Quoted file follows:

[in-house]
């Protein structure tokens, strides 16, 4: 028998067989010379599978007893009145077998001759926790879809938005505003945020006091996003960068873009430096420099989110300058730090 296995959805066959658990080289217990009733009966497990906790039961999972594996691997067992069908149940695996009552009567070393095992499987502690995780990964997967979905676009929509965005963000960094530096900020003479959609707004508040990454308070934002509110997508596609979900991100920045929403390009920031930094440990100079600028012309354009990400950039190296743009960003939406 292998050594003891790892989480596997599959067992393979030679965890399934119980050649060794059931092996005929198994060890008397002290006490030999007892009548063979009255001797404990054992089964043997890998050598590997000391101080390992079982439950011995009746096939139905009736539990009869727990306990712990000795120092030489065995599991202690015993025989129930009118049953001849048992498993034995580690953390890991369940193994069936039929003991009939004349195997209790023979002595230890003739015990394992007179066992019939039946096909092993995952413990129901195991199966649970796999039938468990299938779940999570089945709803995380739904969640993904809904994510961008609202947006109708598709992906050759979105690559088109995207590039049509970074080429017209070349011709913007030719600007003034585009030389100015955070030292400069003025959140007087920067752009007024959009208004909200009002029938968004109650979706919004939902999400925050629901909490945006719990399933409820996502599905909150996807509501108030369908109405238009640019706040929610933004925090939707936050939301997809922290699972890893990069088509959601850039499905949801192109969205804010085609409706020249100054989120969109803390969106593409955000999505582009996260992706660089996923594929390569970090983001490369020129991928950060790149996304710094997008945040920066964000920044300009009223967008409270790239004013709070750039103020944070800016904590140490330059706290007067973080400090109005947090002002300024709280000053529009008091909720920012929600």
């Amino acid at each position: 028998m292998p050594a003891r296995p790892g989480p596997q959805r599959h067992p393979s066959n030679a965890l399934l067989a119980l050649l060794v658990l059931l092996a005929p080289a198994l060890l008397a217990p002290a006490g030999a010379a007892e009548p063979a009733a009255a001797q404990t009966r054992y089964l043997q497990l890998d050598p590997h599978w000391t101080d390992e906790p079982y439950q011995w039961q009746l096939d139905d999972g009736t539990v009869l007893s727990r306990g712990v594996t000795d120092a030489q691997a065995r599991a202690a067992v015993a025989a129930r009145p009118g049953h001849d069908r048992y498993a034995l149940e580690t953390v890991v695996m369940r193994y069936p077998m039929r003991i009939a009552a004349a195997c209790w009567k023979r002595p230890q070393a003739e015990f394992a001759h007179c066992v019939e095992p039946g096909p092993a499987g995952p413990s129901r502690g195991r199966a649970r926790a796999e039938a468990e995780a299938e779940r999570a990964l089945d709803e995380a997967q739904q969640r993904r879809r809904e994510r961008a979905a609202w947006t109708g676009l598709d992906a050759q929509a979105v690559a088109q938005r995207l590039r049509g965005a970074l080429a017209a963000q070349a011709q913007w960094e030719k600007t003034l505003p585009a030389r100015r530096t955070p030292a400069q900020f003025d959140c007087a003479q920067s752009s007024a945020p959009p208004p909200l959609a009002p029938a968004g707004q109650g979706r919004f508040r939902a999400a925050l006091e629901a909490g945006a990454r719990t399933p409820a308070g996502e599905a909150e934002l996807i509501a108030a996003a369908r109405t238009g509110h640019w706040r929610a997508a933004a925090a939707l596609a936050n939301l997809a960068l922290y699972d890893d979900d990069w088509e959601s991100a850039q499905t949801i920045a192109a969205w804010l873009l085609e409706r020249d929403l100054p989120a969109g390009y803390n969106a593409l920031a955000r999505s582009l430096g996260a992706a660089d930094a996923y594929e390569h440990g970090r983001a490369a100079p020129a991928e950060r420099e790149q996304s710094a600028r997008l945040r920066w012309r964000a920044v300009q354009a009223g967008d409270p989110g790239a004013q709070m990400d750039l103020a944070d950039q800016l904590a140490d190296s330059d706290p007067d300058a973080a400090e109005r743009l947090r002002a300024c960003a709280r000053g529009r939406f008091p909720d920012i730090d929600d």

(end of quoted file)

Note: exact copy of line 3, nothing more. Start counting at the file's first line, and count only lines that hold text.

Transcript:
């Amino acid at each position: 028998m292998p050594a003891r296995p790892g989480p596997q959805r599959h067992p393979s066959n030679a965890l399934l067989a119980l050649l060794v658990l059931l092996a005929p080289a198994l060890l008397a217990p002290a006490g030999a010379a007892e009548p063979a009733a009255a001797q404990t009966r054992y089964l043997q497990l890998d050598p590997h599978w000391t101080d390992e906790p079982y439950q011995w039961q009746l096939d139905d999972g009736t539990v009869l007893s727990r306990g712990v594996t000795d120092a030489q691997a065995r599991a202690a067992v015993a025989a129930r009145p009118g049953h001849d069908r048992y498993a034995l149940e580690t953390v890991v695996m369940r193994y069936p077998m039929r003991i009939a009552a004349a195997c209790w009567k023979r002595p230890q070393a003739e015990f394992a001759h007179c066992v019939e095992p039946g096909p092993a499987g995952p413990s129901r502690g195991r199966a649970r926790a796999e039938a468990e995780a299938e779940r999570a990964l089945d709803e995380a997967q739904q969640r993904r879809r809904e994510r961008a979905a609202w947006t109708g676009l598709d992906a050759q929509a979105v690559a088109q938005r995207l590039r049509g965005a970074l080429a017209a963000q070349a011709q913007w960094e030719k600007t003034l505003p585009a030389r100015r530096t955070p030292a400069q900020f003025d959140c007087a003479q920067s752009s007024a945020p959009p208004p909200l959609a009002p029938a968004g707004q109650g979706r919004f508040r939902a999400a925050l006091e629901a909490g945006a990454r719990t399933p409820a308070g996502e599905a909150e934002l996807i509501a108030a996003a369908r109405t238009g509110h640019w706040r929610a997508a933004a925090a939707l596609a936050n939301l997809a960068l922290y699972d890893d979900d990069w088509e959601s991100a850039q499905t949801i920045a192109a969205w804010l873009l085609e409706r020249d929403l100054p989120a969109g390009y803390n969106a593409l920031a955000r999505s582009l430096g996260a992706a660089d930094a996923y594929e390569h440990g970090r983001a490369a100079p020129a991928e950060r420099e790149q996304s710094a600028r997008l945040r920066w012309r964000a920044v300009q354009a009223g967008d409270p989110g790239a004013q709070m990400d750039l103020a944070d950039q800016l904590a140490d190296s330059d706290p007067d300058a973080a400090e109005r743009l947090r002002a300024c960003a709280r000053g529009r939406f008091p909720d920012i730090d929600d």